The Centers for Disease Control and Prevention is working to identify those who may have been in contact with the donor of a rabies-infected kidney, according to a CDC press release.
Public health officials are also looking for those in contact with 4 organ recipients, since rabies can be spread through tears and saliva.
A Maryland kidney transplant patient died earlier this month of rabies from the transplant. The kidney was traced back to LifeQuest Organ Recovery Services in Gainesville.
The three living organ recipients have been identified and are being monitored. They are also receiving anti-rabies vaccinations, according to the CDC.
Kathleen Giery, director of Donor Program Development at LifeQuest Organ Recovery Services in Gainesville, said the donor was diagnosed with Ciguatera toxin, not rabies, at the time of donation.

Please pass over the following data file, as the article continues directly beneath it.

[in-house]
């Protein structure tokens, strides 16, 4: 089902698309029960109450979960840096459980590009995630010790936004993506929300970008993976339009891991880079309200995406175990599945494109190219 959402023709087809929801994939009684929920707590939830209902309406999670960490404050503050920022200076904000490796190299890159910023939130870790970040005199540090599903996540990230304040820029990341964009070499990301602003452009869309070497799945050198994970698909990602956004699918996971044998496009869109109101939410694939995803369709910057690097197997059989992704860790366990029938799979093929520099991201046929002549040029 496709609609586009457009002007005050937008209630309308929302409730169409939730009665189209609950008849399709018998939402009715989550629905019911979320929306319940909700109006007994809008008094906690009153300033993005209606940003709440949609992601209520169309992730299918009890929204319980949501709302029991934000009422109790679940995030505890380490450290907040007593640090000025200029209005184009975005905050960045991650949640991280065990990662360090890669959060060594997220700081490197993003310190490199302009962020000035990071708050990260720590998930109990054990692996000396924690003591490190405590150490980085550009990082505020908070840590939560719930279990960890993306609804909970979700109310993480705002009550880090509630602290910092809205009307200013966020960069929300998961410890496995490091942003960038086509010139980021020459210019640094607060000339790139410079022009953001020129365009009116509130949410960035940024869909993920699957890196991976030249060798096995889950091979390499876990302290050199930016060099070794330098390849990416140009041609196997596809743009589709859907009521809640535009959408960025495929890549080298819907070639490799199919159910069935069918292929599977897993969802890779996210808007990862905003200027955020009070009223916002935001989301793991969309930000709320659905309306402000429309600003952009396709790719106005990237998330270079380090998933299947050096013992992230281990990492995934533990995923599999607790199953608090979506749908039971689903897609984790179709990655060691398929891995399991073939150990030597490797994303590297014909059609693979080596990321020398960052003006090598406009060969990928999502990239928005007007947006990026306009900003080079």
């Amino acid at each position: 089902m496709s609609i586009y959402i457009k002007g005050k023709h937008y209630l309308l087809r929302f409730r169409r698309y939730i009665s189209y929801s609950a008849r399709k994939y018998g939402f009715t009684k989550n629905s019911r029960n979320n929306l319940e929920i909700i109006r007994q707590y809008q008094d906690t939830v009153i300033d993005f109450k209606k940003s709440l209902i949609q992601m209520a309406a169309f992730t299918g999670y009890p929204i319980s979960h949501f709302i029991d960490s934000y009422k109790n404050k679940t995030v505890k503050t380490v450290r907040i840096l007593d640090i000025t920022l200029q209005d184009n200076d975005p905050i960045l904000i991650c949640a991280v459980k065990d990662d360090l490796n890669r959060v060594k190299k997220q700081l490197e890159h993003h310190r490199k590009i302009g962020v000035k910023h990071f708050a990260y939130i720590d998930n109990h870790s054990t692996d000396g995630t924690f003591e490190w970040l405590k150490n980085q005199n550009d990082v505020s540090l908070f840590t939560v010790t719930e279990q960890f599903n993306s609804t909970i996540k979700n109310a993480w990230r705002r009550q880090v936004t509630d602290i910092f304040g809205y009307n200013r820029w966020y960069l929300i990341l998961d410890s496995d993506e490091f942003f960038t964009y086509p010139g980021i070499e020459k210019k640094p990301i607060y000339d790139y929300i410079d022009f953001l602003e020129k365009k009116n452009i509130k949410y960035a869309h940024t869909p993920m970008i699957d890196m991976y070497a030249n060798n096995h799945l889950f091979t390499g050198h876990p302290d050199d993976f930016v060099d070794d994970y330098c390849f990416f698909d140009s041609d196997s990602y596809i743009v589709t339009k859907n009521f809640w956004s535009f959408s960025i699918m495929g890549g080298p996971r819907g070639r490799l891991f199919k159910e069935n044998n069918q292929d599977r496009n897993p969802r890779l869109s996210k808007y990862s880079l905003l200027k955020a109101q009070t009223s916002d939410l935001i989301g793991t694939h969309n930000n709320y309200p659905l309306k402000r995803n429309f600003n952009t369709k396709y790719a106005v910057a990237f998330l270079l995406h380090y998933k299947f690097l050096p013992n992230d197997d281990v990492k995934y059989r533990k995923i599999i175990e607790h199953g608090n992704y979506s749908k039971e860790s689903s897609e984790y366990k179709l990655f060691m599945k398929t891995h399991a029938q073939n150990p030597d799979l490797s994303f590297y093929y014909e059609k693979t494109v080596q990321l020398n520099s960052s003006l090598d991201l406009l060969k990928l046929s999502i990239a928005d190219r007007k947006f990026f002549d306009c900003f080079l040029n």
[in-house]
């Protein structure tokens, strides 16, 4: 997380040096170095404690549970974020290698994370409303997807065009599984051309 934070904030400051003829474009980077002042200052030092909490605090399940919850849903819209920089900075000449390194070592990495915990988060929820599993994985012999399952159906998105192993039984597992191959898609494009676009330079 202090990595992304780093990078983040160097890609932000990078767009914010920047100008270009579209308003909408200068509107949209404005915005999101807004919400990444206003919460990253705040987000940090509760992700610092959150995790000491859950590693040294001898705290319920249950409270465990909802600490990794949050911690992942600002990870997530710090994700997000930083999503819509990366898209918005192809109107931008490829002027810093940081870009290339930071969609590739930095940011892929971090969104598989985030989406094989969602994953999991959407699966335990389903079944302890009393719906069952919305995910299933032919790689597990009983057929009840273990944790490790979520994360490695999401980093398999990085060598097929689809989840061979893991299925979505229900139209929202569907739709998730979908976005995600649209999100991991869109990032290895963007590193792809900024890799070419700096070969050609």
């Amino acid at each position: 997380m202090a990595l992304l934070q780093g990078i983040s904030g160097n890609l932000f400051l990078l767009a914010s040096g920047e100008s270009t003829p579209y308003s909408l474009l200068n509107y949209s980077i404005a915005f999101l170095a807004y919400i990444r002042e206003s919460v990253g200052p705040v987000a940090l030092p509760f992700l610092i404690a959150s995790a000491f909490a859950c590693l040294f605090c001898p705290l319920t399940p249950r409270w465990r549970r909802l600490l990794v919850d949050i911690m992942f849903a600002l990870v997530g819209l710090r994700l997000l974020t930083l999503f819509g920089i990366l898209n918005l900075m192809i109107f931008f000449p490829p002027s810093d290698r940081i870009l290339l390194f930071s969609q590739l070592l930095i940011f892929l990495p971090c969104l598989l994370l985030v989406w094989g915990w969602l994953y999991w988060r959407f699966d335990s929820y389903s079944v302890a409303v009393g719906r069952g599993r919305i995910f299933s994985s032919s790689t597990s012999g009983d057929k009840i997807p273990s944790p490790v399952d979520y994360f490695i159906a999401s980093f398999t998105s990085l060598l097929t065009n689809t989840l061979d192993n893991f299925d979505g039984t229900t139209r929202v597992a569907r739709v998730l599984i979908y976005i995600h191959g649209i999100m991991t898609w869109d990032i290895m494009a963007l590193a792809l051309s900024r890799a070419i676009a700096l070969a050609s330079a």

Ciguatera is a type of food poisoning associated with eating fish, according to the CDC website. Though there is no cure for Ciguatera, there are treatments for it. Symptoms can last from days to years.
Giery said LifeQuest would never accept organs believed to be infected.
“(The donor) was not diagnosed with rabies,” Giery said. “He was not suspected of having rabies. He was not tested for rabies.”
According to the CDC website, between one and three people each year are infected with rabies in the United States.
Rabies symptoms include fever, headaches and general discomfort. As the disease progresses, symptoms can include insomnia, anxiety, paralysis and hallucinations.
Giery hopes this case won’t deter people from being organ donors.
“Organ donation is a positive thing,” Giery said. “When people make their own decision to support donation they are truly giving hope to many, many, many people who are in need of a transplant.”
Casey Christ wrote this story online.